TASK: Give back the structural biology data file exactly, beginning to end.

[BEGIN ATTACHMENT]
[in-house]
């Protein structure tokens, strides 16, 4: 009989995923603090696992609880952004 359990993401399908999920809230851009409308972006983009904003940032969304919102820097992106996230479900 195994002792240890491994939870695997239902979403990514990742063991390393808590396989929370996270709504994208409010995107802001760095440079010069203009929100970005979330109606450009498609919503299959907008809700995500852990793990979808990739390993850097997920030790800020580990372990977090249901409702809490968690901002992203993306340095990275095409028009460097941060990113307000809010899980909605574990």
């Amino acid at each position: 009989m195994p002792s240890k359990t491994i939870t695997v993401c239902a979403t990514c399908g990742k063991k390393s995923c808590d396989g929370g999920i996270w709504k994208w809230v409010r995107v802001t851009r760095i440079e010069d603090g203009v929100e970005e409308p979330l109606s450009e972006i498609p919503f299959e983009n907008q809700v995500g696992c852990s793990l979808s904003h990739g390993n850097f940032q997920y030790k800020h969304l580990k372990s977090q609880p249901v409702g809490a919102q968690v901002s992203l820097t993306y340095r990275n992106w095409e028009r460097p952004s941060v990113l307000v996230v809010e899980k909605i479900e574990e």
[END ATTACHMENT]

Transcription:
[in-house]
């Protein structure tokens, strides 16, 4: 009989995923603090696992609880952004 359990993401399908999920809230851009409308972006983009904003940032969304919102820097992106996230479900 195994002792240890491994939870695997239902979403990514990742063991390393808590396989929370996270709504994208409010995107802001760095440079010069203009929100970005979330109606450009498609919503299959907008809700995500852990793990979808990739390993850097997920030790800020580990372990977090249901409702809490968690901002992203993306340095990275095409028009460097941060990113307000809010899980909605574990």
């Amino acid at each position: 009989m195994p002792s240890k359990t491994i939870t695997v993401c239902a979403t990514c399908g990742k063991k390393s995923c808590d396989g929370g999920i996270w709504k994208w809230v409010r995107v802001t851009r760095i440079e010069d603090g203009v929100e970005e409308p979330l109606s450009e972006i498609p919503f299959e983009n907008q809700v995500g696992c852990s793990l979808s904003h990739g390993n850097f940032q997920y030790k800020h969304l580990k372990s977090q609880p249901v409702g809490a919102q968690v901002s992203l820097t993306y340095r990275n992106w095409e028009r460097p952004s941060v990113l307000v996230v809010e899980k909605i479900e574990e």